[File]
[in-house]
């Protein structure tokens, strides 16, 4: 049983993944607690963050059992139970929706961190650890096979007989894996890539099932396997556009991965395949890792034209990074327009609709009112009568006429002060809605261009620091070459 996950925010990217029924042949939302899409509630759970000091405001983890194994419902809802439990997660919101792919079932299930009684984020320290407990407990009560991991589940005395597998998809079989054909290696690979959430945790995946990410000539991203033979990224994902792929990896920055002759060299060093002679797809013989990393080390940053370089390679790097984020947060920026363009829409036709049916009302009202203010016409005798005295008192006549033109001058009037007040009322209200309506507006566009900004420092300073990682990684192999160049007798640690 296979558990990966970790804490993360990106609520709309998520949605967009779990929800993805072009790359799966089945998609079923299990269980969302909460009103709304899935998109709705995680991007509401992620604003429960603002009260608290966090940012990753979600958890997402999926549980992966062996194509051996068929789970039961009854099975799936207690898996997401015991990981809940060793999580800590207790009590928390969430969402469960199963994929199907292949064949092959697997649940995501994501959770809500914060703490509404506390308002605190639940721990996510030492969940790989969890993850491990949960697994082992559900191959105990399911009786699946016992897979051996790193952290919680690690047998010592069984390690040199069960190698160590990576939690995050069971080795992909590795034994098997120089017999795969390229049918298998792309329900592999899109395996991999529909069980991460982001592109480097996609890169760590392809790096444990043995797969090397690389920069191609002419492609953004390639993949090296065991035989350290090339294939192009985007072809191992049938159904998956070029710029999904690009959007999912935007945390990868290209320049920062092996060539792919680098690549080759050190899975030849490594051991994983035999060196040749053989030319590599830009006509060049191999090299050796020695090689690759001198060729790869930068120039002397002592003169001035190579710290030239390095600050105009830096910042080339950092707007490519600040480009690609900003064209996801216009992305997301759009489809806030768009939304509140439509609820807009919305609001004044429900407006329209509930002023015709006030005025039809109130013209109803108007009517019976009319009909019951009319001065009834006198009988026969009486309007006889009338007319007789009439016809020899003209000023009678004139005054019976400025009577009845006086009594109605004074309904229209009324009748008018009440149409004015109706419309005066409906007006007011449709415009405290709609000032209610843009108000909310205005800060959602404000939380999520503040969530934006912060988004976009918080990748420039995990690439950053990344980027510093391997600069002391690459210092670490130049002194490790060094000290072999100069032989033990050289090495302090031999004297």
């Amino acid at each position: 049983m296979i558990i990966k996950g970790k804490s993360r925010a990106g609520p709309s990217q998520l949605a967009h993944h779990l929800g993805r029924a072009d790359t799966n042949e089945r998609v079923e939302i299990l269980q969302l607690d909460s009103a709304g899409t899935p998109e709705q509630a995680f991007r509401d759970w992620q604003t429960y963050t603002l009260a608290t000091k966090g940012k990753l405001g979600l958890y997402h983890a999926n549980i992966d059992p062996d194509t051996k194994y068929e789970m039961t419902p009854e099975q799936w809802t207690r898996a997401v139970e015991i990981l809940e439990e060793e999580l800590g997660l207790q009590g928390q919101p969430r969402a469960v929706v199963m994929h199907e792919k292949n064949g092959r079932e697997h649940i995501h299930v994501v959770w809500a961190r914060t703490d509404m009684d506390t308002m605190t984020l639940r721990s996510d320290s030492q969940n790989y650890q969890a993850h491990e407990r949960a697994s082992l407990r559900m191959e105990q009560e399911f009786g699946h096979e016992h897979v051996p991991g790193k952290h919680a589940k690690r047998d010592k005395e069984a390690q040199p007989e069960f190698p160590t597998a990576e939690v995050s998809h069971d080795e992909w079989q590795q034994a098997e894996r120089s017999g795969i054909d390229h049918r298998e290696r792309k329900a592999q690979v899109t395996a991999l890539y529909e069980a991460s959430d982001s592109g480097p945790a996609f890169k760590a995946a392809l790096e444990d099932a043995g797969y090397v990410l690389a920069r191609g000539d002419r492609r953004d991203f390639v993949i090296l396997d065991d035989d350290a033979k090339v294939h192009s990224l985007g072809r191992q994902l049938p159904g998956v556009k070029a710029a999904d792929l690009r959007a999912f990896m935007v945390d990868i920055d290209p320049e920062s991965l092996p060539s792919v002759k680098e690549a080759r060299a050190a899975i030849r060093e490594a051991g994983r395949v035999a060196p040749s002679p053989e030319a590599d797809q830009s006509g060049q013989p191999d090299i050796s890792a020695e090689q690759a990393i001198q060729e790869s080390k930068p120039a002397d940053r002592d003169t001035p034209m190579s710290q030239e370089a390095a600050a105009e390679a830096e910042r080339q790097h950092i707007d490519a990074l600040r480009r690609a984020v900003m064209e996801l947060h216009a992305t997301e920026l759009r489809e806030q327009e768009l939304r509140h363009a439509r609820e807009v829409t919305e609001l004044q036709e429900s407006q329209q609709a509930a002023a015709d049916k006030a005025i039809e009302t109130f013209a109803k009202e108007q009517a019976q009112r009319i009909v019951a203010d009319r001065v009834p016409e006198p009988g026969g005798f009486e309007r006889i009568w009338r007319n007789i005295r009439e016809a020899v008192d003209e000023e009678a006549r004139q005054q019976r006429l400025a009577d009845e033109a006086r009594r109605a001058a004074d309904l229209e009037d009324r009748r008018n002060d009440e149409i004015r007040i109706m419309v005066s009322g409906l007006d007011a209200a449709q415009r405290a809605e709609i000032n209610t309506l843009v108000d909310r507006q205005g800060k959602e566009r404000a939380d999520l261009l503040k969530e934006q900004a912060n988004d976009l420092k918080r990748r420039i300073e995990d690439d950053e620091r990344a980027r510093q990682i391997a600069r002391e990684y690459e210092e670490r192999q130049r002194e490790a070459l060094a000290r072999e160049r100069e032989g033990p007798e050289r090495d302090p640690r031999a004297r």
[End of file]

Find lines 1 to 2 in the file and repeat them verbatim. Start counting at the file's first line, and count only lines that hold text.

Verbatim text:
[in-house]
């Protein structure tokens, strides 16, 4: 049983993944607690963050059992139970929706961190650890096979007989894996890539099932396997556009991965395949890792034209990074327009609709009112009568006429002060809605261009620091070459 996950925010990217029924042949939302899409509630759970000091405001983890194994419902809802439990997660919101792919079932299930009684984020320290407990407990009560991991589940005395597998998809079989054909290696690979959430945790995946990410000539991203033979990224994902792929990896920055002759060299060093002679797809013989990393080390940053370089390679790097984020947060920026363009829409036709049916009302009202203010016409005798005295008192006549033109001058009037007040009322209200309506507006566009900004420092300073990682990684192999160049007798640690 296979558990990966970790804490993360990106609520709309998520949605967009779990929800993805072009790359799966089945998609079923299990269980969302909460009103709304899935998109709705995680991007509401992620604003429960603002009260608290966090940012990753979600958890997402999926549980992966062996194509051996068929789970039961009854099975799936207690898996997401015991990981809940060793999580800590207790009590928390969430969402469960199963994929199907292949064949092959697997649940995501994501959770809500914060703490509404506390308002605190639940721990996510030492969940790989969890993850491990949960697994082992559900191959105990399911009786699946016992897979051996790193952290919680690690047998010592069984390690040199069960190698160590990576939690995050069971080795992909590795034994098997120089017999795969390229049918298998792309329900592999899109395996991999529909069980991460982001592109480097996609890169760590392809790096444990043995797969090397690389920069191609002419492609953004390639993949090296065991035989350290090339294939192009985007072809191992049938159904998956070029710029999904690009959007999912935007945390990868290209320049920062092996060539792919680098690549080759050190899975030849490594051991994983035999060196040749053989030319590599830009006509060049191999090299050796020695090689690759001198060729790869930068120039002397002592003169001035190579710290030239390095600050105009830096910042080339950092707007490519600040480009690609900003064209996801216009992305997301759009489809806030768009939304509140439509609820807009919305609001004044429900407006329209509930002023015709006030005025039809109130013209109803108007009517019976009319009909019951009319001065009834006198009988026969009486309007006889009338007319007789009439016809020899003209000023009678004139005054019976400025009577009845006086009594109605004074309904229209009324009748008018009440149409004015109706419309005066409906007006007011449709415009405290709609000032209610843009108000909310205005800060959602404000939380999520503040969530934006912060988004976009918080990748420039995990690439950053990344980027510093391997600069002391690459210092670490130049002194490790060094000290072999100069032989033990050289090495302090031999004297």